Friday, June 11, 2010

Day Five: Draft-a-Day

77 deg ~ if yesterday was gray, today is positively black, storms throughout the night, rain coming down in sheets though not perpetually, windows still specked with water

I knew this 14 day write-a-thon would be a challenge, and it is living up to my expectations.  Perhaps, my pace is more the once-a-week drafter, and that will be okay, but I'm determined to see the 14 days through.  Today, I began by reading over the drafts in my "In Progress" folder.  There are a few from April and May, and then the three I'd already completed in this brave new attempt to write a draft a day.  I'm proud of these drafts and feel that they all may well survive.  Today's results, not so much. 

Without an immediate spark, I decided to try another launching platform today.  In this one, I copy out sentences from some work of prose and then replace each noun, verb, adjective, and adverb with either words of my own or words I've gathered from various other sources.  This is a bit like a Mad Lib.  Once it's been filled it, I redraft the poem into lines and allow variances to emerge from the original sentences.  This has been highly successful for me in the past.  Today, given that the Bruce Metcalf catalogue was right at my elbow, I turned to one of the prose pieces about his work and picked a few sentences for my framework.  Then, I decided I would copy out all the major words from his titles and use those as my word bank, along with any words I brought to the table on my own.  After ten minutes of trying to force the puzzle to take shape, I knew the process wasn't going to work today.  However, I did come up with these two lines on my own during the process:  "No longer queen -- / a body betrayed."  I flipped to a clean page in my journal and wrote:  "Detained in a braided cotton cage / No longer queen -- a body betrayed."  There, that felt right.  There was an energy in the lines that I felt would go somewhere, so I started drafting.  After three more couplets (my favorite drafting form, often revised out), I saw that all three couplets ended on slantish rhymes  "cage / betrayed," "wound / bruise," and "fever / fervor" so I thought aha, almost heroic couplets...just missing the iambic pentameter.  So I started fiddling in that direction, and alas, Dear Faithful Reader, somewhere along the way, the wheels came off that wagon.  (Oh, I'm just full of cliches today!)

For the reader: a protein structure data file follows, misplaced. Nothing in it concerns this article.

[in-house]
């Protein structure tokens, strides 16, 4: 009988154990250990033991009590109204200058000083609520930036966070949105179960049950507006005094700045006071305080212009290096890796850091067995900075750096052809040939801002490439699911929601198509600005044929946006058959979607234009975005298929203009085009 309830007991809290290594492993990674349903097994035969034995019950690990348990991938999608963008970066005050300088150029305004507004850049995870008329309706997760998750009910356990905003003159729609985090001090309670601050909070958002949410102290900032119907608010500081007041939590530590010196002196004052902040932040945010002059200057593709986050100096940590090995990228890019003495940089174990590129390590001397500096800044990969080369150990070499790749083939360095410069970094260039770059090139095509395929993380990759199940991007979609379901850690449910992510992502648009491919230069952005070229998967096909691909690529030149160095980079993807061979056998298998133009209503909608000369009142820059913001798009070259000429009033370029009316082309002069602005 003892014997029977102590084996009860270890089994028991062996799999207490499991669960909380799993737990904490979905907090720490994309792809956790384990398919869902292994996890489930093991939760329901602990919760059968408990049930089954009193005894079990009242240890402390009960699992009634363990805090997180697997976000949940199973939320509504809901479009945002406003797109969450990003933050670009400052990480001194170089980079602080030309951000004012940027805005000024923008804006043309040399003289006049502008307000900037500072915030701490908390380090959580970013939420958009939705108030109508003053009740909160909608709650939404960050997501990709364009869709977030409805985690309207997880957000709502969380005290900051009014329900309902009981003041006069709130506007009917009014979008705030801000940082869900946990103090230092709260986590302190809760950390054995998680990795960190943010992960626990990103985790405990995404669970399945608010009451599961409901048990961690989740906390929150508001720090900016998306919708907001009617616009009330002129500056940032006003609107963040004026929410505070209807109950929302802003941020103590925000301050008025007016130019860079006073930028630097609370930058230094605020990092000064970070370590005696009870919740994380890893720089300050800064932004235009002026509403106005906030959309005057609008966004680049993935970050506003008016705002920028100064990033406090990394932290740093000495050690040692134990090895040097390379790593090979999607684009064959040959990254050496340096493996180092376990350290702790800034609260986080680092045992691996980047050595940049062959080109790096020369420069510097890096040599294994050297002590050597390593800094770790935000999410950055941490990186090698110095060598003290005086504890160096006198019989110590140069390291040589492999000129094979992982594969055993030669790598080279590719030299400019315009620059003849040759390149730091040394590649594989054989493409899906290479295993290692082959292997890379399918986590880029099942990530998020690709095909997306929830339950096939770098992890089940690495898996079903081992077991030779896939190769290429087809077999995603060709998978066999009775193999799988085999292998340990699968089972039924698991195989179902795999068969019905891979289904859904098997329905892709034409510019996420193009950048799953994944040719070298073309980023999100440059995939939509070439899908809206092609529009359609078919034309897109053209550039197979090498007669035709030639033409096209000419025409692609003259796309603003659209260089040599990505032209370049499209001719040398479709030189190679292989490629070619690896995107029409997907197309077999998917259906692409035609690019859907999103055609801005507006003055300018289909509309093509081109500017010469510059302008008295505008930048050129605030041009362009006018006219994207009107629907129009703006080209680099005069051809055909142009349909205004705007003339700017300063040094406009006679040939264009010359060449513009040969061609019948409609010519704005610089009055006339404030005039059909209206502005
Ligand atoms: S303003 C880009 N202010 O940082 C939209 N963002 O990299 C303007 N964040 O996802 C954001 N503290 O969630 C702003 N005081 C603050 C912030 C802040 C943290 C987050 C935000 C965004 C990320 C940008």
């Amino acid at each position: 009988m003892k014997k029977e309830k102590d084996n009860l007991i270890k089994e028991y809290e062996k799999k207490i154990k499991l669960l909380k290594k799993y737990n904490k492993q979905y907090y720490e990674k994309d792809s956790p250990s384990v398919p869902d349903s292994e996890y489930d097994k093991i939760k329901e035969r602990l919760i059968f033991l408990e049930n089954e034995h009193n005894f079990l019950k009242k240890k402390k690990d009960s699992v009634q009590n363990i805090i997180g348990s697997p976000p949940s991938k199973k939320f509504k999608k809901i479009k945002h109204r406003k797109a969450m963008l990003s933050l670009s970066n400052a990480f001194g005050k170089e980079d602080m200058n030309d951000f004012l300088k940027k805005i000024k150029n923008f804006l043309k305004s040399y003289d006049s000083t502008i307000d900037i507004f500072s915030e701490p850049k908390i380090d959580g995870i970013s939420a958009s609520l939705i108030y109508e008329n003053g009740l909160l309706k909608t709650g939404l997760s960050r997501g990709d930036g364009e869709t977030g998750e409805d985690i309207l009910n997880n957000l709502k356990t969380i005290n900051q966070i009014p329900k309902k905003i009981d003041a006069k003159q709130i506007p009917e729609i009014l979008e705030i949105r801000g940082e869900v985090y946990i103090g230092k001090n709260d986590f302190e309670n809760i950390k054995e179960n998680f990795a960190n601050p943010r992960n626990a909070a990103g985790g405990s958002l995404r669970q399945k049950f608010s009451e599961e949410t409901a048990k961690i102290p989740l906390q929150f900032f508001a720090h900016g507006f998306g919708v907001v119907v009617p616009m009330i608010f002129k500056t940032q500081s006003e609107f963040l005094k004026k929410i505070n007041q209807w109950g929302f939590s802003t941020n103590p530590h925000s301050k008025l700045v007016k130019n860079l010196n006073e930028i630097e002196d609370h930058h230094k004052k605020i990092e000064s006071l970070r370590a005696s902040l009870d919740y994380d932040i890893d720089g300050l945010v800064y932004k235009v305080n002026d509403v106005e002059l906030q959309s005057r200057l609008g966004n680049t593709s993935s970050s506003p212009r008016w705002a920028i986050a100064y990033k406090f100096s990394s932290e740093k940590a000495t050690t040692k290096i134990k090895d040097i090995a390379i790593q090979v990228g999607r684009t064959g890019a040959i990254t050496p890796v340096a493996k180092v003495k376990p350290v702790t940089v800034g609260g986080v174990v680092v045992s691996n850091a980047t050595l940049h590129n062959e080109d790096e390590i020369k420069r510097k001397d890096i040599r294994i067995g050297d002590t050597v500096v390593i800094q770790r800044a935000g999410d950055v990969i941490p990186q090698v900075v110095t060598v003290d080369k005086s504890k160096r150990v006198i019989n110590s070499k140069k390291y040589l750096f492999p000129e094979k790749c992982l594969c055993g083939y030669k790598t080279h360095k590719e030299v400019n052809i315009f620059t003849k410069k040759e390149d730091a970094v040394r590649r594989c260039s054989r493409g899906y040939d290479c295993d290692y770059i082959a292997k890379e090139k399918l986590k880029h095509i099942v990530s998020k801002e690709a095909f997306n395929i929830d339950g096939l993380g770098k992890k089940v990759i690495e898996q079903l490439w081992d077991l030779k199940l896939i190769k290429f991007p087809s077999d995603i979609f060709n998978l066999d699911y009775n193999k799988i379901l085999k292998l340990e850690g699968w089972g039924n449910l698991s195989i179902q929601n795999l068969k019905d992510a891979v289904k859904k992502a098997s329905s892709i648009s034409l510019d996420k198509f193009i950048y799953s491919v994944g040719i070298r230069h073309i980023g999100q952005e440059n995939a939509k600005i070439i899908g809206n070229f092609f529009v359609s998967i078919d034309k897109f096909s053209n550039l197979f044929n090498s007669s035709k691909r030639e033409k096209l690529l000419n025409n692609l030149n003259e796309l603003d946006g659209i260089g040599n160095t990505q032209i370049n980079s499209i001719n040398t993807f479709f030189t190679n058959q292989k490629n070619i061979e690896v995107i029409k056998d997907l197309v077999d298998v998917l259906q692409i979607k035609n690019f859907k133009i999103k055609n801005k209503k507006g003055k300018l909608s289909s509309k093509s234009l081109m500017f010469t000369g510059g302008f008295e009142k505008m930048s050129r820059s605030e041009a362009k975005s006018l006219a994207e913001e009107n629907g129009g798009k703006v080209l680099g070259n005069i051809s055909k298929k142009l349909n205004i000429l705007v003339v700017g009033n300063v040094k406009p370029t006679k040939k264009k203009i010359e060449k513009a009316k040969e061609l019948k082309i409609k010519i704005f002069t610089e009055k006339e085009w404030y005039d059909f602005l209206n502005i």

Still, I have something typed up and printed out to put in the folder, and I can say without hesitation that I'm 4 of 5 in my drafting challenge.  This one may be the weakest of all, but that doesn't mean there isn't something there I can return to in due course.  That's one of the wonders of being a writer.  The material is malleable. 

Thanks for taking this journey with me, Dear Readers.  Knowing you are out there keeps me honest and motivated!

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